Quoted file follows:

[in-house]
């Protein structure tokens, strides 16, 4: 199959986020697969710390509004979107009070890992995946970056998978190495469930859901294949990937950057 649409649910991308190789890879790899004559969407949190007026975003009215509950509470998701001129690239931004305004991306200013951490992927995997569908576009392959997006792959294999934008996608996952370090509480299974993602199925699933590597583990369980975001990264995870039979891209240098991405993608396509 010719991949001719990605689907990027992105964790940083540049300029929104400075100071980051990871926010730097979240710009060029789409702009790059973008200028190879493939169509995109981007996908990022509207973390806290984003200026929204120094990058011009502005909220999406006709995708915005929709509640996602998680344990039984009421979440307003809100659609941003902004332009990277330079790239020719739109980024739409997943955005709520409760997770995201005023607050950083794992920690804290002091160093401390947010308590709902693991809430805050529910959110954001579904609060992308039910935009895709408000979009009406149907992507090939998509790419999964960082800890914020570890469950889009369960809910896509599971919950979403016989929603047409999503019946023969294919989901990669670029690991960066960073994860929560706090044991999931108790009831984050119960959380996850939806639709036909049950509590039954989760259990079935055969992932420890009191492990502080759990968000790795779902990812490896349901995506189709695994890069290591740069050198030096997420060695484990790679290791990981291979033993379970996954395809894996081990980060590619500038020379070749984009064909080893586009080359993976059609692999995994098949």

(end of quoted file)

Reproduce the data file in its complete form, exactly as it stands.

[in-house]
């Protein structure tokens, strides 16, 4: 199959986020697969710390509004979107009070890992995946970056998978190495469930859901294949990937950057 649409649910991308190789890879790899004559969407949190007026975003009215509950509470998701001129690239931004305004991306200013951490992927995997569908576009392959997006792959294999934008996608996952370090509480299974993602199925699933590597583990369980975001990264995870039979891209240098991405993608396509 010719991949001719990605689907990027992105964790940083540049300029929104400075100071980051990871926010730097979240710009060029789409702009790059973008200028190879493939169509995109981007996908990022509207973390806290984003200026929204120094990058011009502005909220999406006709995708915005929709509640996602998680344990039984009421979440307003809100659609941003902004332009990277330079790239020719739109980024739409997943955005709520409760997770995201005023607050950083794992920690804290002091160093401390947010308590709902693991809430805050529910959110954001579904609060992308039910935009895709408000979009009406149907992507090939998509790419999964960082800890914020570890469950889009369960809910896509599971919950979403016989929603047409999503019946023969294919989901990669670029690991960066960073994860929560706090044991999931108790009831984050119960959380996850939806639709036909049950509590039954989760259990079935055969992932420890009191492990502080759990968000790795779902990812490896349901995506189709695994890069290591740069050198030096997420060695484990790679290791990981291979033993379970996954395809894996081990980060590619500038020379070749984009064909080893586009080359993976059609692999995994098949």